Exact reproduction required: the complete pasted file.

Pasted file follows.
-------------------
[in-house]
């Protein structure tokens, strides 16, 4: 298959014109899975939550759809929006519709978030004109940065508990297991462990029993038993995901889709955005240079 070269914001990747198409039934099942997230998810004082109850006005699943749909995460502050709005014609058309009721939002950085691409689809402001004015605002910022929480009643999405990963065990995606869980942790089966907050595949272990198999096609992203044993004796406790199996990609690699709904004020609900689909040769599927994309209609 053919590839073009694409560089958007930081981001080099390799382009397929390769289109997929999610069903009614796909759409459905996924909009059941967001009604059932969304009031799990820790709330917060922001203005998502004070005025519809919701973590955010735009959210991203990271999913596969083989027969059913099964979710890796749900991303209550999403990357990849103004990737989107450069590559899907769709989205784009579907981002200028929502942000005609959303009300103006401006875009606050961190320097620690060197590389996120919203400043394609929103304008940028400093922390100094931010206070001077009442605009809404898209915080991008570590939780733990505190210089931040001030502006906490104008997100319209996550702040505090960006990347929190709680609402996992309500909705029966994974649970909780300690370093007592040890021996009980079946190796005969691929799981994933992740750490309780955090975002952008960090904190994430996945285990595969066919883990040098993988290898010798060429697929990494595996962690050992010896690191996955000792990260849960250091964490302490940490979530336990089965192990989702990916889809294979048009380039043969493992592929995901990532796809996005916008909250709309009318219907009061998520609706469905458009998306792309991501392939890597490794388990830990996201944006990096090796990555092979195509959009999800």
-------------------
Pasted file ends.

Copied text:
[in-house]
């Protein structure tokens, strides 16, 4: 298959014109899975939550759809929006519709978030004109940065508990297991462990029993038993995901889709955005240079 070269914001990747198409039934099942997230998810004082109850006005699943749909995460502050709005014609058309009721939002950085691409689809402001004015605002910022929480009643999405990963065990995606869980942790089966907050595949272990198999096609992203044993004796406790199996990609690699709904004020609900689909040769599927994309209609 053919590839073009694409560089958007930081981001080099390799382009397929390769289109997929999610069903009614796909759409459905996924909009059941967001009604059932969304009031799990820790709330917060922001203005998502004070005025519809919701973590955010735009959210991203990271999913596969083989027969059913099964979710890796749900991303209550999403990357990849103004990737989107450069590559899907769709989205784009579907981002200028929502942000005609959303009300103006401006875009606050961190320097620690060197590389996120919203400043394609929103304008940028400093922390100094931010206070001077009442605009809404898209915080991008570590939780733990505190210089931040001030502006906490104008997100319209996550702040505090960006990347929190709680609402996992309500909705029966994974649970909780300690370093007592040890021996009980079946190796005969691929799981994933992740750490309780955090975002952008960090904190994430996945285990595969066919883990040098993988290898010798060429697929990494595996962690050992010896690191996955000792990260849960250091964490302490940490979530336990089965192990989702990916889809294979048009380039043969493992592929995901990532796809996005916008909250709309009318219907009061998520609706469905458009998306792309991501392939890597490794388990830990996201944006990096090796990555092979195509959009999800």